The reasons I like the text are:

1. Chapter 1 of the textbook eases into the sounds and writing system of the language with extensive explanations of the simple vowels, then simple consonants, then diphthongs, then finals, then rules of pronunciation. That’s 32 pages! There are explanations (in Chinese) with IPA, examples, exercises, illustrations of the mouth, etc. There’s even a diagram showing exactly how the Korean writing system was designed to resemble the human mouth as it makes the sounds of the language (which is something I’d been curious about for a while). I complained last time about spending too much time on writing and pronunciation before learning any useful language and I still stand by that, but that doesn’t mean I don’t appreciate a very complete reference in Chapter 1 that I can come back to any time.

2. The regular chapters are broken down into pretty standard sections: (1) sentence patterns, (2) sample sentences, (3) dialogue, (4) new vocabulary, (5) Chinese translations of parts 1-3, (6) grammar explanations, (7) exercises. Nothing ground-breaking here, but it’s all very usable and practical. The grammar explanations are clear, with helpful charts and diagrams. I haven’t really spent much time on the exercises yet, so I won’t say anything about that.

3. I like how outside of Chapter 1 there is no romanization of the Korean anywhere, and the Chinese translation is on another page. This forces the beginner to trudge through the Hangul, which is a necessary ordeal.

The big disadvantage of the series is that all the listening exercises are meant to be accompanied by cassette tapes. I guess that can be forgiven since the series was published in 1999, but that doesn’t change the fact that tapes are useless to me now because I own nothing that plays them (and I’m not buying a stupid tape player).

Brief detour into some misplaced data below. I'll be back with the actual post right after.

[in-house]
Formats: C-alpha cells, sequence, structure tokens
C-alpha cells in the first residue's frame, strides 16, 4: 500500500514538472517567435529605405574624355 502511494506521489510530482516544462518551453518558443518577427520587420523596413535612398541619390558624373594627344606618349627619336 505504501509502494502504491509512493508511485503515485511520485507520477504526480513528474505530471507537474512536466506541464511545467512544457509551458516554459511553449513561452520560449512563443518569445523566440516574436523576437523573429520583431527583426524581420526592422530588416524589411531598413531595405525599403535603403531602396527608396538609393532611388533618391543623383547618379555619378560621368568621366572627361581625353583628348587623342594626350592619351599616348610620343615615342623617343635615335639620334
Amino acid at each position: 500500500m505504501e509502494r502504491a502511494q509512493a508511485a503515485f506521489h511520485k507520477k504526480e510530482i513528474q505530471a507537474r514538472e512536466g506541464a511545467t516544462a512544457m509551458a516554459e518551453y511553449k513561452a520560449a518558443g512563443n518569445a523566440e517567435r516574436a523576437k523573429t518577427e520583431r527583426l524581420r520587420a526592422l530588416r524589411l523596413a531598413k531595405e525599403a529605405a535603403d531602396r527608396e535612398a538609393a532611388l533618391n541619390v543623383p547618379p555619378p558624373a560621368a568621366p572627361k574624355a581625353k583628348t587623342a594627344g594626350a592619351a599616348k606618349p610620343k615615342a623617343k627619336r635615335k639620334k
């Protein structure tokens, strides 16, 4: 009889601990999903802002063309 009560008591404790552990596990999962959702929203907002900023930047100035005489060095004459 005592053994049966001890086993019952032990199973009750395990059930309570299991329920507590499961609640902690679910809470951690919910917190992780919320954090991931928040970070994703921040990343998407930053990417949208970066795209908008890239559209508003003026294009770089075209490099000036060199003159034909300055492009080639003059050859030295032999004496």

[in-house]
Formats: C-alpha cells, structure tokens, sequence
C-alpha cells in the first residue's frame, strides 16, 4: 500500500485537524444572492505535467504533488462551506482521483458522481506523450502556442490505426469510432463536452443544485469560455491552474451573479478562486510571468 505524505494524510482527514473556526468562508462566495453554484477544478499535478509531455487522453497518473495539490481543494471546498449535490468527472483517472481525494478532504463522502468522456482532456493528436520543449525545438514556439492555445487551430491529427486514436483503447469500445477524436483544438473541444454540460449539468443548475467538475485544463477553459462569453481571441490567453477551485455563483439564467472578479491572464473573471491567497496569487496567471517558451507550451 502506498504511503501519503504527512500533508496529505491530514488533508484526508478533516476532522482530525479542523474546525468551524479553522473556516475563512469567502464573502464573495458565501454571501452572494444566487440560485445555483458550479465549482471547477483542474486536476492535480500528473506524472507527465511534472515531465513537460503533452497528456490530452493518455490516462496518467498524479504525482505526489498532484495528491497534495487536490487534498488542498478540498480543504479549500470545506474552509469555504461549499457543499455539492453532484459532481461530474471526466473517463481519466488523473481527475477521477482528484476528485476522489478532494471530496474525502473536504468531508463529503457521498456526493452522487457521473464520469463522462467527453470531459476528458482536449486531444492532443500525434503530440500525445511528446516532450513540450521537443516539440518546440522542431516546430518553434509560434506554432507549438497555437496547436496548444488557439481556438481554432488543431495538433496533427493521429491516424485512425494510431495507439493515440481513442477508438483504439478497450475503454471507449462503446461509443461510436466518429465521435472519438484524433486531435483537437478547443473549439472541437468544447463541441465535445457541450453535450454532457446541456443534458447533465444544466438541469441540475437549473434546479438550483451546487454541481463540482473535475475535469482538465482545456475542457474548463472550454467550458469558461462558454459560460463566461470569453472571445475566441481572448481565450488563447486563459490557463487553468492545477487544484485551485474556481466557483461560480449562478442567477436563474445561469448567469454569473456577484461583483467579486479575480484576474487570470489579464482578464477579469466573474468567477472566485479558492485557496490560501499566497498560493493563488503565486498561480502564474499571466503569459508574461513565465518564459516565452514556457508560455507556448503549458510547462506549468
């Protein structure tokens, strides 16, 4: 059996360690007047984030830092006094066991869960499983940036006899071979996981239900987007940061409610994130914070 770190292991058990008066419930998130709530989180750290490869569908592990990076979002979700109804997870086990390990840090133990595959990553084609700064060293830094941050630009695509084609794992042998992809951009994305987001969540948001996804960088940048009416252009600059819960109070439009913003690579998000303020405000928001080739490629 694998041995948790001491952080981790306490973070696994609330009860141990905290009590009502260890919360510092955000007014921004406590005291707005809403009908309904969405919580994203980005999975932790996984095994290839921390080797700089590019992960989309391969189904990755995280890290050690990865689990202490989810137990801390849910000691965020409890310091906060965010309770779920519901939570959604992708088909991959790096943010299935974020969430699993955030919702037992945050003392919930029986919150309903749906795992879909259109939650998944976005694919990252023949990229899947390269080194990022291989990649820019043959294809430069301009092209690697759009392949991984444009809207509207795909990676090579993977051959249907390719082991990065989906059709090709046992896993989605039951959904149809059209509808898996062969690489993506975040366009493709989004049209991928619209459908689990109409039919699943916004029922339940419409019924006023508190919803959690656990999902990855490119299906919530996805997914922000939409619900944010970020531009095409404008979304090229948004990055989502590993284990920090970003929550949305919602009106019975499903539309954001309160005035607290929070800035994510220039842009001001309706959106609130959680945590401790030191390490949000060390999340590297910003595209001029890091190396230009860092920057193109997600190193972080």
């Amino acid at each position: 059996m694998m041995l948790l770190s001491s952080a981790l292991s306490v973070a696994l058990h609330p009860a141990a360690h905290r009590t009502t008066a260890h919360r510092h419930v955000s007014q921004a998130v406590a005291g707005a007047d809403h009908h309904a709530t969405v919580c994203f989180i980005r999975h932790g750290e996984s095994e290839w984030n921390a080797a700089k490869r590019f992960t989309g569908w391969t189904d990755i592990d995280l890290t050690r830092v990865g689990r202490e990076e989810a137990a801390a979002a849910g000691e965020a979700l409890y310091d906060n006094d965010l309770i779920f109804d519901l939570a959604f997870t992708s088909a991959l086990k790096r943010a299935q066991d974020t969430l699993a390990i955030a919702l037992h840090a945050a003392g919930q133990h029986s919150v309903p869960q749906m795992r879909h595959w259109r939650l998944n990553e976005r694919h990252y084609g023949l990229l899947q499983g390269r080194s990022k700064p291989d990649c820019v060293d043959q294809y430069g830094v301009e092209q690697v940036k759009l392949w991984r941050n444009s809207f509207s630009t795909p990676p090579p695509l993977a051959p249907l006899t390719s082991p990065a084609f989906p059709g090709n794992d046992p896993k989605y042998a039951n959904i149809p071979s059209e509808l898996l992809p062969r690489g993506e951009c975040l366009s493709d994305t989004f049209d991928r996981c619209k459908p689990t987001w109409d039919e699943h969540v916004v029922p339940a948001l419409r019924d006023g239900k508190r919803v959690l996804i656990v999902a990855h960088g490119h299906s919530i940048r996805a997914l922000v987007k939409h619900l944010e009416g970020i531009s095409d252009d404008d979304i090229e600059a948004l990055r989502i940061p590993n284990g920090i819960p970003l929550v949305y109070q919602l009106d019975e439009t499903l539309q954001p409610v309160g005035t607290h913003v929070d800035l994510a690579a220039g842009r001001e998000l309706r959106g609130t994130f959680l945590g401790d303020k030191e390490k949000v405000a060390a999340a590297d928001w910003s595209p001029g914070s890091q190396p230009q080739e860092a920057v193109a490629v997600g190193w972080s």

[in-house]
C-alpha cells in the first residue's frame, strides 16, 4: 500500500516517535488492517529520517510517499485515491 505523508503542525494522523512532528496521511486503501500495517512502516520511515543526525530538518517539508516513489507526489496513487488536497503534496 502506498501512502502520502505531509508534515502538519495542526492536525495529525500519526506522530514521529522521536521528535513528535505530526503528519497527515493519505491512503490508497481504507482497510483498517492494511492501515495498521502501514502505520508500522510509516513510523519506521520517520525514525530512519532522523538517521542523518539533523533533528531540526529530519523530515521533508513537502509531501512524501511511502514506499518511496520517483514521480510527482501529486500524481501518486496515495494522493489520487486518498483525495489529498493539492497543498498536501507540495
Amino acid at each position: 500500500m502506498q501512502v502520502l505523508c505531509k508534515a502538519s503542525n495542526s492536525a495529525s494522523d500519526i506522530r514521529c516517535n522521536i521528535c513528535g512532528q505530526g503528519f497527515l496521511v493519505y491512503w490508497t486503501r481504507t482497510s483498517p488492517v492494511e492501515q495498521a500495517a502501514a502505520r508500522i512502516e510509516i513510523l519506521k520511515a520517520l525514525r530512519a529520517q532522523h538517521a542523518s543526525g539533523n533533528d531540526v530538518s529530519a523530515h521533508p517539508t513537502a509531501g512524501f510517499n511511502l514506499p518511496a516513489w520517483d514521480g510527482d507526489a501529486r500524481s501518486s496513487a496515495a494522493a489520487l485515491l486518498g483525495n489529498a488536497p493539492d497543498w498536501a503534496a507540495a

Anyway, if you’re looking for a textbook for learning Korean in China, I think that 新韩国语基础教程 is a pretty good way to go. The two book set cost 48 RMB altogether (without the tapes).


Jul 2006

Learning Korean in China

Since I don’t have classes over the summer, I figured it was a good time to start learning something new. I started learning Korean. To fit Korean into my hectic schedule, I hired a Korean foreign student from ECNU to come to my apartment and tutor me once a week. Why Korean? Well, I have several reasons:

1. Korean looks cool. I’ve always liked it. I like the way it sounds, too (more than, say, that overrated language French).
2. Korean (mostly) uses a phonetic writing system. The last two languages I tackled seriously have been Japanese and Chinese, and let me tell you, I don’t have time for any more of this “memorizing thousands of characters” crap.
3. It would be great to have some ability in all three of the official languages of East Asia. With English and Spanish, I’ve already got most of North America, South America, Australia, and Europe covered.
4. Outside of Korea itself, China is a pretty good place to study Korean (see below).

Anyway, I have had three classes so far, and I’ve learned a few things: